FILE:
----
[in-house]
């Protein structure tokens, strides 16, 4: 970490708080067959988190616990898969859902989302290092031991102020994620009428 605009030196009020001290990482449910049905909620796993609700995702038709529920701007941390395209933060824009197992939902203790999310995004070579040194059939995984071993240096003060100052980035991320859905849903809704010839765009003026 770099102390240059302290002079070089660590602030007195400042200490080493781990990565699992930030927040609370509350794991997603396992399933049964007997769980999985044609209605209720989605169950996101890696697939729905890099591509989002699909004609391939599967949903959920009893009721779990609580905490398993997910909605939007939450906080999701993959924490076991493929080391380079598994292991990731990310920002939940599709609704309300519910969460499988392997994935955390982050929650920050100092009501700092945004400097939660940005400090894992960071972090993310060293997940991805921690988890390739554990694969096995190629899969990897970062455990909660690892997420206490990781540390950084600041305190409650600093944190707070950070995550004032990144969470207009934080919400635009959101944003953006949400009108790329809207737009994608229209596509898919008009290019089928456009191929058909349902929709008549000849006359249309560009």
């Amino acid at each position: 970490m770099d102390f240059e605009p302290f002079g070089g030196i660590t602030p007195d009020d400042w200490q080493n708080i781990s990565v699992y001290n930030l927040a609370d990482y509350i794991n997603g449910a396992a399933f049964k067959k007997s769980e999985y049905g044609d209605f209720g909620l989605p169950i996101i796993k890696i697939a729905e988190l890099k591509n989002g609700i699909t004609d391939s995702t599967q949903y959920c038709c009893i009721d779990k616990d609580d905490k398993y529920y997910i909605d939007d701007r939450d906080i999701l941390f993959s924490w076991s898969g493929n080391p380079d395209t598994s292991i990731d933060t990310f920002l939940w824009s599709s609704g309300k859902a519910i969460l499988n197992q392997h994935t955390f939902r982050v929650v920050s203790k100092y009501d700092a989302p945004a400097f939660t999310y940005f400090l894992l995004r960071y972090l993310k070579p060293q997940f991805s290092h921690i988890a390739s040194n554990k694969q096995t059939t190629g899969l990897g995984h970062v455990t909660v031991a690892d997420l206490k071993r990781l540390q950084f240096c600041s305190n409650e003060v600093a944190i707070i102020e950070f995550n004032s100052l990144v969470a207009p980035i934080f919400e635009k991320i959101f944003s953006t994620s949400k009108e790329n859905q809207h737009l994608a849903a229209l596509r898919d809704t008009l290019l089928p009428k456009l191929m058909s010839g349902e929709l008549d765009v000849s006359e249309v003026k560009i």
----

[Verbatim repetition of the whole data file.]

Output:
[in-house]
């Protein structure tokens, strides 16, 4: 970490708080067959988190616990898969859902989302290092031991102020994620009428 605009030196009020001290990482449910049905909620796993609700995702038709529920701007941390395209933060824009197992939902203790999310995004070579040194059939995984071993240096003060100052980035991320859905849903809704010839765009003026 770099102390240059302290002079070089660590602030007195400042200490080493781990990565699992930030927040609370509350794991997603396992399933049964007997769980999985044609209605209720989605169950996101890696697939729905890099591509989002699909004609391939599967949903959920009893009721779990609580905490398993997910909605939007939450906080999701993959924490076991493929080391380079598994292991990731990310920002939940599709609704309300519910969460499988392997994935955390982050929650920050100092009501700092945004400097939660940005400090894992960071972090993310060293997940991805921690988890390739554990694969096995190629899969990897970062455990909660690892997420206490990781540390950084600041305190409650600093944190707070950070995550004032990144969470207009934080919400635009959101944003953006949400009108790329809207737009994608229209596509898919008009290019089928456009191929058909349902929709008549000849006359249309560009």
């Amino acid at each position: 970490m770099d102390f240059e605009p302290f002079g070089g030196i660590t602030p007195d009020d400042w200490q080493n708080i781990s990565v699992y001290n930030l927040a609370d990482y509350i794991n997603g449910a396992a399933f049964k067959k007997s769980e999985y049905g044609d209605f209720g909620l989605p169950i996101i796993k890696i697939a729905e988190l890099k591509n989002g609700i699909t004609d391939s995702t599967q949903y959920c038709c009893i009721d779990k616990d609580d905490k398993y529920y997910i909605d939007d701007r939450d906080i999701l941390f993959s924490w076991s898969g493929n080391p380079d395209t598994s292991i990731d933060t990310f920002l939940w824009s599709s609704g309300k859902a519910i969460l499988n197992q392997h994935t955390f939902r982050v929650v920050s203790k100092y009501d700092a989302p945004a400097f939660t999310y940005f400090l894992l995004r960071y972090l993310k070579p060293q997940f991805s290092h921690i988890a390739s040194n554990k694969q096995t059939t190629g899969l990897g995984h970062v455990t909660v031991a690892d997420l206490k071993r990781l540390q950084f240096c600041s305190n409650e003060v600093a944190i707070i102020e950070f995550n004032s100052l990144v969470a207009p980035i934080f919400e635009k991320i959101f944003s953006t994620s949400k009108e790329n859905q809207h737009l994608a849903a229209l596509r898919d809704t008009l290019l089928p009428k456009l191929m058909s010839g349902e929709l008549d765009v000849s006359e249309v003026k560009i």